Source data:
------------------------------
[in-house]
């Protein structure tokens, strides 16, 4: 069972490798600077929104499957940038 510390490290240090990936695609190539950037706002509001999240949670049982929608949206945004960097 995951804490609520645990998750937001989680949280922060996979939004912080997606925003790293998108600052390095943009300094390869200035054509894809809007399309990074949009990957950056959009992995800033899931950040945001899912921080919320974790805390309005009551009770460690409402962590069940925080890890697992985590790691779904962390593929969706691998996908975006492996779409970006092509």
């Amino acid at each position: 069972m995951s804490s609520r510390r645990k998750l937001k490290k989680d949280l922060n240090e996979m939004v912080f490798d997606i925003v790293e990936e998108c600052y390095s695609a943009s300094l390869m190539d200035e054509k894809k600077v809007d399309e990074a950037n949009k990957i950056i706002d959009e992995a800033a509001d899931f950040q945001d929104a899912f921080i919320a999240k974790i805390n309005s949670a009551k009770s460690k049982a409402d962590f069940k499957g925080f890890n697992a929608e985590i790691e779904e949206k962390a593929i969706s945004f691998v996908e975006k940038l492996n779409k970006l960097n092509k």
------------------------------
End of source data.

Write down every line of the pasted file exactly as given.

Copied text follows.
[in-house]
């Protein structure tokens, strides 16, 4: 069972490798600077929104499957940038 510390490290240090990936695609190539950037706002509001999240949670049982929608949206945004960097 995951804490609520645990998750937001989680949280922060996979939004912080997606925003790293998108600052390095943009300094390869200035054509894809809007399309990074949009990957950056959009992995800033899931950040945001899912921080919320974790805390309005009551009770460690409402962590069940925080890890697992985590790691779904962390593929969706691998996908975006492996779409970006092509």
């Amino acid at each position: 069972m995951s804490s609520r510390r645990k998750l937001k490290k989680d949280l922060n240090e996979m939004v912080f490798d997606i925003v790293e990936e998108c600052y390095s695609a943009s300094l390869m190539d200035e054509k894809k600077v809007d399309e990074a950037n949009k990957i950056i706002d959009e992995a800033a509001d899931f950040q945001d929104a899912f921080i919320a999240k974790i805390n309005s949670a009551k009770s460690k049982a409402d962590f069940k499957g925080f890890n697992a929608e985590i790691e779904e949206k962390a593929i969706s945004f691998v996908e975006k940038l492996n779409k970006l960097n092509k």